The Pilgrim: Inferno Redux by Rohit Prasad

Roy Aron stepped off a sun-kissed beach and plunged into the fiery pits of hell. He had a life-altering vision. To actualize his epiphany, he metaphorically descended the bowels of hell to grapple with man’s ruinous frailties. He followed in the footsteps of Dante Alighieri as he witnessed each of the nine sins: limbo, lust, gluttony, greed, wrath, heresy, violence, fraud and treachery. He came upon unexpected and macabre sagas, engaged in intriguing and enthralling events, which bore testimony to all that these sins manifest, and observed how the sinners end up sundering devastation around them. After observing the lowest of lows, he pulled himself out of these depths and vowed to fight the intoxicating attraction of sin. Roy undertook this odyssey, again and again, every year to make himself a better husband, a better father and a better human being. Journey with him through the heart of darkness, live through these bizarre and metamorphic incidents and emerge in the sunshine of hope.


The Kings of Nowhere by C.G. Drews

Avery Lou has given up stealing houses — now he’s meant to build them. Forced to stay with the De Lainey family until Sam’s return from juvie, Avery feels like he’s drowning. He hates that Sam chose the De Laineys instead of running away with him. And he hates working in their construction company while Vin, the thief who hurt Sam, still walks free. Avery wants revenge. Swapping the sharp-edged world of burglary and car theft for the homey chaos of big family life is a wild adjustment, and Avery’s determined to sabotage his time with the De Laineys and get locked up with Sam instead. Avery just has to stay immune to Jeremy’s charming shenanigans. Easy…sort of. But Avery’s war against Vin has brought trouble to the De Lainey door and he can’t survive this fight alone.


Sweet Baby Mine by Maria Daversa

Set in Paris, Sweet Baby Mine is about the secrets, lies, and mental illnesses that take a toll on two people who once thought they’d found their true love. The tale is brutal, oftentimes heartbreaking, but always hopeful. The message? On the road to self-discovery, you’ll learn that no matter what anyone says, no matter what flawed message you believed about yourself growing up, you are a good person and deserve love.


Summer's Second by Jeff Billington

Asher Brock’s last summer of youth is far from ideal. His hopes for the future, including an escape from his constricting Ozark Mountains hometown, seem increasingly fragile as he faces hurdles of poverty and abuse, all while coming to terms with being gay. Raised by an alcoholic single mother, he clings to his noted intelligence as an escape to a better life. But it will take more than brains—namely, strength of character and aspiration—for him to navigate the months leading to his senior year of high school. The pregnancy of his recent girlfriend, the heightened aggression of his long-time bully, and the increasing presence of his long-absent father create a season of turmoil, spurring unease and self-doubt. But with support from family and friends, an opportunity for love, and the shedding of generations of secrets, Asher sees beyond preordained fate and starts to realize the opportunities in his grasp.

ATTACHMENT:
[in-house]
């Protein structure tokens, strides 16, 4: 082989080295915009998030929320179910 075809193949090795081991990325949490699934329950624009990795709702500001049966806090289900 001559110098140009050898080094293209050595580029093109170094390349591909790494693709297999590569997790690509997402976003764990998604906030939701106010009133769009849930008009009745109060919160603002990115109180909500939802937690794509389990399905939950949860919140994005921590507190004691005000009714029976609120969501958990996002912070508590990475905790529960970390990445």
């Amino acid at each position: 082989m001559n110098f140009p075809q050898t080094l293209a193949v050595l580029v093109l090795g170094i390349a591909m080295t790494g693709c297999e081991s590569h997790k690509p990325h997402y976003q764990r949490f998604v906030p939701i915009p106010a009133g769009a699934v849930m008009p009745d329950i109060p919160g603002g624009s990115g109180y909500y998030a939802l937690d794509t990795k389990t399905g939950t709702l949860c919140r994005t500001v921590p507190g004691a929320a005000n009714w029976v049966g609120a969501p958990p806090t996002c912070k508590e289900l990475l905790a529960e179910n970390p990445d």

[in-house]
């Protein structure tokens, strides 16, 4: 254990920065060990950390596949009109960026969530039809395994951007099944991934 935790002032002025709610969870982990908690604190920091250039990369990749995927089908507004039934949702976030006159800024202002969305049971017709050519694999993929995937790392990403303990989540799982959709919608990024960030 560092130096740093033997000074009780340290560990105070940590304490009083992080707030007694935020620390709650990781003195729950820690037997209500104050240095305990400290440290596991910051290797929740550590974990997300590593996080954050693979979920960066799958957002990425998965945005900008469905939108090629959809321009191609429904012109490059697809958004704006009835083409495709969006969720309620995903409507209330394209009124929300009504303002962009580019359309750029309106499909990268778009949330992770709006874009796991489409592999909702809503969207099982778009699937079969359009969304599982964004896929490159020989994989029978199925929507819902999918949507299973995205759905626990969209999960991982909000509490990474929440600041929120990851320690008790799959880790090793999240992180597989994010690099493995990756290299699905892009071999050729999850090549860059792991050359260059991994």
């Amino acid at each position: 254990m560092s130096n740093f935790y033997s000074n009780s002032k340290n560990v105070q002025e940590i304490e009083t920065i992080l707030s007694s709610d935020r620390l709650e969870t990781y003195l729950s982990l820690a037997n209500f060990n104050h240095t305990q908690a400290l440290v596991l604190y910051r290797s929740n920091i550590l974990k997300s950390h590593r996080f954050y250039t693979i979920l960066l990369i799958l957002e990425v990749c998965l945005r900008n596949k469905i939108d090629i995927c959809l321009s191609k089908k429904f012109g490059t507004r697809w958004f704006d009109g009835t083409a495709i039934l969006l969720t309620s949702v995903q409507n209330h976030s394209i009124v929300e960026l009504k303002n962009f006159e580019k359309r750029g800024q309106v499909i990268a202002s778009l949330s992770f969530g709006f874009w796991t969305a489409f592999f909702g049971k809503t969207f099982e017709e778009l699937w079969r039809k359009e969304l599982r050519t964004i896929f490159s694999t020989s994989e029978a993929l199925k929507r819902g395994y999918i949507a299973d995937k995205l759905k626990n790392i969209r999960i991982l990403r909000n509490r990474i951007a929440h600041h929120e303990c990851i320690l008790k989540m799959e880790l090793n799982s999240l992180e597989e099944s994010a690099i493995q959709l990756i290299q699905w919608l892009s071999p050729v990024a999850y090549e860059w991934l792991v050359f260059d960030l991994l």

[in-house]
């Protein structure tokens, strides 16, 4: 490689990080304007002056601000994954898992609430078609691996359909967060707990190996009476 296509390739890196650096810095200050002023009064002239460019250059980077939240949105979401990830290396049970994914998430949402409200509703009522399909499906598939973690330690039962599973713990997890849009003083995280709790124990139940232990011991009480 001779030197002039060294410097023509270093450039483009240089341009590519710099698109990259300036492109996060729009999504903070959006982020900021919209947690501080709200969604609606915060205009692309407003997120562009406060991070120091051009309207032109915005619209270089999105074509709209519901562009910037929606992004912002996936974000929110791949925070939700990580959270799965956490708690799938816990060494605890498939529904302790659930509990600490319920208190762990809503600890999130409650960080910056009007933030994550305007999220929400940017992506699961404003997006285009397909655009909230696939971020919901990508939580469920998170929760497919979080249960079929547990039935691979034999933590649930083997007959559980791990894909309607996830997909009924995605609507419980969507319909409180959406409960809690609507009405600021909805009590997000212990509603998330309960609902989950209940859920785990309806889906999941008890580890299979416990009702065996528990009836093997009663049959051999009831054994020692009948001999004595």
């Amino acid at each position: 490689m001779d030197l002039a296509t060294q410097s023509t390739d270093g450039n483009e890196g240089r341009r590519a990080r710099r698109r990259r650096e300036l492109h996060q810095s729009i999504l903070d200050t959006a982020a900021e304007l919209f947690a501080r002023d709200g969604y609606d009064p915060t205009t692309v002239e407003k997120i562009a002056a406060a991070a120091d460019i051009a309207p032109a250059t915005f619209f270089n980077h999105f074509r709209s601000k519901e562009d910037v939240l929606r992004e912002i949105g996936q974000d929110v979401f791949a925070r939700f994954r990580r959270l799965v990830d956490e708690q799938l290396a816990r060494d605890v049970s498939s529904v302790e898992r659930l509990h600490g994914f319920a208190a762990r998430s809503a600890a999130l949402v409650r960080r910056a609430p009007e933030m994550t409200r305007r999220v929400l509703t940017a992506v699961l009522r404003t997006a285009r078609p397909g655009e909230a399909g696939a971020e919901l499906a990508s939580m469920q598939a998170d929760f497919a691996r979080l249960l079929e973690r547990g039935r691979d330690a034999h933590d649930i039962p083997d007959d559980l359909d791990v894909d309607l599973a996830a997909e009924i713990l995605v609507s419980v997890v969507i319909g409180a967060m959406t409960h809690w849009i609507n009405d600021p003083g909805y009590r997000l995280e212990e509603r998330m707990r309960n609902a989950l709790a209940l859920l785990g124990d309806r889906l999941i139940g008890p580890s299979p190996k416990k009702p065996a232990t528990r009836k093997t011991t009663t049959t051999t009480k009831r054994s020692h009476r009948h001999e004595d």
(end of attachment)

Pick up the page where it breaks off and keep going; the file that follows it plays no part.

Reclaimed by Sarah Guillory

Jenna Oliver doesn’t have time to get involved with one boy, let alone two. All Jenna wants is to escape her evaporating small town and her alcoholic mother. She's determined she'll go to college and find a life that is wholly hers—one that isn't tainted by her family's past. But when the McAlister twins move to town and Jenna gets involved with both of them, she learns the life she planned may not be the one she gets. Ian McAlister doesn't want to start over; he wants to remember. Ian can’t recall a single thing from the last three months—and he seems to be losing more memories every day. His family knows the truth, but no one will tell him what really happened before he lost his memory. When he meets Jenna, Ian believes that he can be normal again because she makes not remembering something he can handle. The secret Ian can’t remember is the one Luke McAlister can’t forget. Luke has always lived in the shadow of his twin brother until Jenna stumbles into his life. She sees past who he’s supposed to be, and her kiss brings back the spark that life stole. Even though Luke feels like his brother deserves her more, Luke can’t resist Jenna—which is the trigger that makes Ian's memory return. Jenna, Ian, & Luke are about to learn there are only so many secrets you can keep before the truth comes to reclaim you.